Politics

White House reveals plans to vaccinate children ages 5 to 11 once authorized by FDA 

The Biden Administration announced that if and when the Covid-19 vaccine is authorized for children, it will be rolled out swiftly. Children have been unable to get the vaccine, as it is not approved for children under 12. With children being more affected by the delta variant of the virus, there has been a push for the vaccine to become available to children.

The press release from the White House says that although Biden is working closely with the CDC and FDA, it is unknown when the two agencies will be ready to authorize the vaccine for children. “The start of a vaccination program for children ages 5-11 will depend on the independent FDA and CDC process and timeline, but our planning efforts mean that we will be ready to begin getting shots in arms in the days following a final CDC recommendation,” (White House). Already, the White House has taken steps towards obtaining vaccine supply specifically for children and setting up locations where it will be easily accessible.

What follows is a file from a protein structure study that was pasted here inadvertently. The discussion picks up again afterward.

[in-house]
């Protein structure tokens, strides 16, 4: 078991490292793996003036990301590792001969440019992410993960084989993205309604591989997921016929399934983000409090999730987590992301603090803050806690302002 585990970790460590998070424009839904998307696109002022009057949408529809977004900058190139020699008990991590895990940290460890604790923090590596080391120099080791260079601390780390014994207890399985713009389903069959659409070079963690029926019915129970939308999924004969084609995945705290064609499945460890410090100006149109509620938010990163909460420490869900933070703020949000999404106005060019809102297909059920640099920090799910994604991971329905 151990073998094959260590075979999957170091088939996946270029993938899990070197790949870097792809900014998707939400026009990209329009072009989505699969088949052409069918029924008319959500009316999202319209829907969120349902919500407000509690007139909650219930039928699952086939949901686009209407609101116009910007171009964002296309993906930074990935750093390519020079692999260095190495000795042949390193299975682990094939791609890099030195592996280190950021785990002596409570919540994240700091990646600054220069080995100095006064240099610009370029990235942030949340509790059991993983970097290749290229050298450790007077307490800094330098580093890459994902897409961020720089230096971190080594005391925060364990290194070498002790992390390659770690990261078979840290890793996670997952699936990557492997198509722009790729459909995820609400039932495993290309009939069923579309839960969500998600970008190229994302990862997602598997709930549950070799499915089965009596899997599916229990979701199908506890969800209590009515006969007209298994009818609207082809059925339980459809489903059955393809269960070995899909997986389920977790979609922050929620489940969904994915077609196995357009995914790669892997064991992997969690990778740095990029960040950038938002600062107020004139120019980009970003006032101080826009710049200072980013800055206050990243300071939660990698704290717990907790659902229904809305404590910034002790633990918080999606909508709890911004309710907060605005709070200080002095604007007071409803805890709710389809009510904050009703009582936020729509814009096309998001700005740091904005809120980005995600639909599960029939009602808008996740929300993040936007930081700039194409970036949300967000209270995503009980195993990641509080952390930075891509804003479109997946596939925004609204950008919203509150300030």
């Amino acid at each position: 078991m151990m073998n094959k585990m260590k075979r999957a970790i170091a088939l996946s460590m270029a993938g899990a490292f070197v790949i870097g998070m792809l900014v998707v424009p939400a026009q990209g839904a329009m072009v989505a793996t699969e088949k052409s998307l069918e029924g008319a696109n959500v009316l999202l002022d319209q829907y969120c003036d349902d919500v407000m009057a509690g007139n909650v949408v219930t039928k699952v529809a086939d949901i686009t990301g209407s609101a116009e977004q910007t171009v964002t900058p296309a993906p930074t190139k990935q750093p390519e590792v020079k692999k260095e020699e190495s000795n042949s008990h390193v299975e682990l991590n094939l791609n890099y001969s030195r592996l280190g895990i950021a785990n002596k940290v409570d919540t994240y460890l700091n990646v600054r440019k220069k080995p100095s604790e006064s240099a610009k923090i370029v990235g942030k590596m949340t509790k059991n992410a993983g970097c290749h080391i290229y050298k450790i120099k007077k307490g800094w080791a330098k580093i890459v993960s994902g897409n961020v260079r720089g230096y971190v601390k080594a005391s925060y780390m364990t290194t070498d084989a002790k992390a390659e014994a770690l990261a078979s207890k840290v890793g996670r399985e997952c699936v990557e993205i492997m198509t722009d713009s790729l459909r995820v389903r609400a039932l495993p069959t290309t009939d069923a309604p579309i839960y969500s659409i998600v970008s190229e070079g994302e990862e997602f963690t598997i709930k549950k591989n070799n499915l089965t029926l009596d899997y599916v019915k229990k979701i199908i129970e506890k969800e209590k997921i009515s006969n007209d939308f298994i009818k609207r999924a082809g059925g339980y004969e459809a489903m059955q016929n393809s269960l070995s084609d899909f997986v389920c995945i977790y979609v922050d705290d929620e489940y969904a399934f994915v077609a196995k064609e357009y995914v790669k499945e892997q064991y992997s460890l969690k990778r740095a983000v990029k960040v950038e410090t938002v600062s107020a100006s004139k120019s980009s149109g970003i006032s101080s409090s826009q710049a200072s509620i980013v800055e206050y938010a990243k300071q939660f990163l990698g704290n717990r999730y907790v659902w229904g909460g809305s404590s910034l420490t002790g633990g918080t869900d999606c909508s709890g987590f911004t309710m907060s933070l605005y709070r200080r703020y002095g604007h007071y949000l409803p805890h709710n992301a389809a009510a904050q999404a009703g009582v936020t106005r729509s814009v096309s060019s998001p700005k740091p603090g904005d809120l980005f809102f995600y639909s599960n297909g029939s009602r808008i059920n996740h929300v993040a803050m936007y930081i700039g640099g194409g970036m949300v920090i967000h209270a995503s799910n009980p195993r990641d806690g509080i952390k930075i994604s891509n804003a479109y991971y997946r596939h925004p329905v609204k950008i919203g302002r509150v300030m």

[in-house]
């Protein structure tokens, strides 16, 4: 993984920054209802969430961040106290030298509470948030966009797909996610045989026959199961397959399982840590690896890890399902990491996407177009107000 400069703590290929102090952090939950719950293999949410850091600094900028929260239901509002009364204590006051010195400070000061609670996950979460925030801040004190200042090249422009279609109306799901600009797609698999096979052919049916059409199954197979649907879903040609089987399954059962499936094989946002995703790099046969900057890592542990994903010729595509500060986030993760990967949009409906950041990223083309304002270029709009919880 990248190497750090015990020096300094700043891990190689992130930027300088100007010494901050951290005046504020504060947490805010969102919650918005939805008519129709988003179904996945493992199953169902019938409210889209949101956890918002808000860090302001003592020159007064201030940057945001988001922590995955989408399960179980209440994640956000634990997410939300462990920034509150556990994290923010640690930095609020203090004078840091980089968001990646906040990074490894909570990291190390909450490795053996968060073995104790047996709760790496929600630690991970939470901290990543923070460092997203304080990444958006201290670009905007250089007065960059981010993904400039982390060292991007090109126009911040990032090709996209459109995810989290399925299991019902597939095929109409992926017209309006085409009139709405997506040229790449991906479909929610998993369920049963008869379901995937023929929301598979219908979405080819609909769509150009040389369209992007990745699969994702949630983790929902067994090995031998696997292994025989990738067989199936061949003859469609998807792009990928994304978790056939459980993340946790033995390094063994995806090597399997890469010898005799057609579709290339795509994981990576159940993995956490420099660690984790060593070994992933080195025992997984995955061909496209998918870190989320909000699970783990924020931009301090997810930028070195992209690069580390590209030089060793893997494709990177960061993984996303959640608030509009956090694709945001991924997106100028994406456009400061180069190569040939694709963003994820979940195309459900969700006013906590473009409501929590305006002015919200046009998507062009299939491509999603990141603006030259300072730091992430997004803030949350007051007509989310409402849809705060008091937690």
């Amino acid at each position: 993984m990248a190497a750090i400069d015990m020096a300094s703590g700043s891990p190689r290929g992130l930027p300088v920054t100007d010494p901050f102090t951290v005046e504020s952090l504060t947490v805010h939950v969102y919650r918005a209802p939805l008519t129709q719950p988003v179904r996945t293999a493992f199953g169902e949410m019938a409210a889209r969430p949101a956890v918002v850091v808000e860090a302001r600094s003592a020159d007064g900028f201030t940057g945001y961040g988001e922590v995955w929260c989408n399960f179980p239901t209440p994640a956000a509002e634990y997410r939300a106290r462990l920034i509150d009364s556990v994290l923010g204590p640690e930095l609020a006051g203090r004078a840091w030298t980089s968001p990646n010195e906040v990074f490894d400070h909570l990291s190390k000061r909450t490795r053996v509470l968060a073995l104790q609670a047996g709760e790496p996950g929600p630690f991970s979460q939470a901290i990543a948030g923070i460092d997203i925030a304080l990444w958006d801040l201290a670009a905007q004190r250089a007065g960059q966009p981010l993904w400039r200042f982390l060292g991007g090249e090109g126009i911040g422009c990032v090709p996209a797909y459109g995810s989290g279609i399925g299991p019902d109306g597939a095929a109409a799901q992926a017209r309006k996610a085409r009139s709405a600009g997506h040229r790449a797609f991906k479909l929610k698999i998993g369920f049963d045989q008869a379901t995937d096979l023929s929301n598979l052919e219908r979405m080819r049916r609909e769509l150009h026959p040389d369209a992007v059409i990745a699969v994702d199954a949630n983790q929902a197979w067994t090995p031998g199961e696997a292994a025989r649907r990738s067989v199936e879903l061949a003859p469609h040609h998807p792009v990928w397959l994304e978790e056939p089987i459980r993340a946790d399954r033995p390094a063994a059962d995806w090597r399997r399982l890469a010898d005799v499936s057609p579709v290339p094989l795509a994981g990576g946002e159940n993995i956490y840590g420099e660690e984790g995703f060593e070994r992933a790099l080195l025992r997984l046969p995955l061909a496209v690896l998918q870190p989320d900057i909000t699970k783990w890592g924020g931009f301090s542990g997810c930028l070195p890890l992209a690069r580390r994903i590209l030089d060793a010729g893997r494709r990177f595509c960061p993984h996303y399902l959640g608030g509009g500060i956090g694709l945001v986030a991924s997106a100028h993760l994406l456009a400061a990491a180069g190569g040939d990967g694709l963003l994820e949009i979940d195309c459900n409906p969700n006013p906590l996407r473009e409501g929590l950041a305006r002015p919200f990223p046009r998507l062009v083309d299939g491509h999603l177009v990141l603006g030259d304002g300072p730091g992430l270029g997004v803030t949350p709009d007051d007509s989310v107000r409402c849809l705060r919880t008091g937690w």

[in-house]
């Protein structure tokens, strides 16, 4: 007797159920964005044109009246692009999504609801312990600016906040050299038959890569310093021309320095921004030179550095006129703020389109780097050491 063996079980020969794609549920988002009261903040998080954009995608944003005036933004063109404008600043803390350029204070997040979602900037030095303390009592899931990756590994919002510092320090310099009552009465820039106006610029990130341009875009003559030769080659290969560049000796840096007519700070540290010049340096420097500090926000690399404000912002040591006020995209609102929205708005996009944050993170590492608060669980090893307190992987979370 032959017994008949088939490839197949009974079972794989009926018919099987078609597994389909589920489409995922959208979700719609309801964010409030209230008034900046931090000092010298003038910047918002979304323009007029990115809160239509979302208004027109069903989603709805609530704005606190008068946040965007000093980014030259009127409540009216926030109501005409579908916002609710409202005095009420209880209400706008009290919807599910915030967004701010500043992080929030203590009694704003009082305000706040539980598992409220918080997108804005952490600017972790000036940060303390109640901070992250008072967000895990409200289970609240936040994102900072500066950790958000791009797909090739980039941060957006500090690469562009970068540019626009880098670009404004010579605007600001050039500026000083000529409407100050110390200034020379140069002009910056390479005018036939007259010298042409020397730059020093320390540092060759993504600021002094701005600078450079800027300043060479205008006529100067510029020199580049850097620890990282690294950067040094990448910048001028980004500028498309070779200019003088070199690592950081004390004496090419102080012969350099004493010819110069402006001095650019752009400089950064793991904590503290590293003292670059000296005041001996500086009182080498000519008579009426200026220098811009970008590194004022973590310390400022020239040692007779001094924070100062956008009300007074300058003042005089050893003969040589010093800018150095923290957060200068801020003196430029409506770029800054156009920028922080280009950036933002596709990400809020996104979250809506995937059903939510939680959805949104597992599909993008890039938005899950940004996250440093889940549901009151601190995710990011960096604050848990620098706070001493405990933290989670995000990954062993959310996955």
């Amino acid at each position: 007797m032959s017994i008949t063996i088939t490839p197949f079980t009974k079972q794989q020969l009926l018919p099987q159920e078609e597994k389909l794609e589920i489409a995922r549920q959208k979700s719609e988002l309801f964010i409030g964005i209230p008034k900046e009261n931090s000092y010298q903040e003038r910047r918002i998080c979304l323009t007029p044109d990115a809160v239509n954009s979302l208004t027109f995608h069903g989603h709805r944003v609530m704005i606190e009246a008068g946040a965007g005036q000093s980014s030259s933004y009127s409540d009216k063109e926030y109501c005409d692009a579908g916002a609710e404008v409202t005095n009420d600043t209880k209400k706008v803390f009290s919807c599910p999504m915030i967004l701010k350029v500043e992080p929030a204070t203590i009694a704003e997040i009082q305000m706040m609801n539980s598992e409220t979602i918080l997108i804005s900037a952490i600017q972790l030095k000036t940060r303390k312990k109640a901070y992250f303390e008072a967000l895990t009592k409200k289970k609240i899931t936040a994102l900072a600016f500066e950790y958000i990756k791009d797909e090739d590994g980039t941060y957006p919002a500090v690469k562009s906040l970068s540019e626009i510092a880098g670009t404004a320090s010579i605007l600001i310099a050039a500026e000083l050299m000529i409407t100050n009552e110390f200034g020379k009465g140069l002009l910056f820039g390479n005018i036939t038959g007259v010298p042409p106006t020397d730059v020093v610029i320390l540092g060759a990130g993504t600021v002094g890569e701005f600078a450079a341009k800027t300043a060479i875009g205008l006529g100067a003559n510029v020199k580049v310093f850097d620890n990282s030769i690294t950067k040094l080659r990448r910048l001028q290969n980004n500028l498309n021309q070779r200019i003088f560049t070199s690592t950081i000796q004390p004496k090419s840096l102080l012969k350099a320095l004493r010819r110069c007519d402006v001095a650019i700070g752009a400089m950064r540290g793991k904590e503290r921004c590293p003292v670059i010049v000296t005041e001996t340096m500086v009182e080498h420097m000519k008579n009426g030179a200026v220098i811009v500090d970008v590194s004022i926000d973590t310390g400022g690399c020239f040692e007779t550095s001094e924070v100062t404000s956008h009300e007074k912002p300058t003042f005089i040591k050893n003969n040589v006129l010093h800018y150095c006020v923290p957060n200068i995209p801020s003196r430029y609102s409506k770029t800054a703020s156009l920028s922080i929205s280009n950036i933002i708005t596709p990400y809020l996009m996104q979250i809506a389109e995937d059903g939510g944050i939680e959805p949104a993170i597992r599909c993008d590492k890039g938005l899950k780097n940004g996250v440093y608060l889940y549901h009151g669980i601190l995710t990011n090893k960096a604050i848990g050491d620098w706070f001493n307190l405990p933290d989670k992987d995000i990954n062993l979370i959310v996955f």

The statement adds that the rollout of the vaccine for children aged 12 and over has been successful, claiming that, “Fully vaccinated individuals are 10 times less likely to be hospitalized with COVID-19 and have a high degree of protection, including against the Delta variant. The consequences of a pediatric COVID-19 case can be serious and potentially last months.”

Earlier this week, Pfizer announced that the vaccine is 93% effective in preventing Covid-19 related hospitalization for those aged 12-18. Their vaccine is currently authorized for people at least 16 years of age and, in emergency cases, children over 12.

The administration has made a huge push for everyone to get vaccinated and cited that 2 out of 3 people who are eligible to get the vaccine have and are fully vaccinated, which equates to around 189 million people. The statement boasted that this was a jump from the 2 million who were vaccinated in January when Biden took office.

ARTICLE: RITA VOGT

MANAGING EDITOR: CARSON CHOATE

PHOTO CREDITS: SCIENCENEWS.ORG

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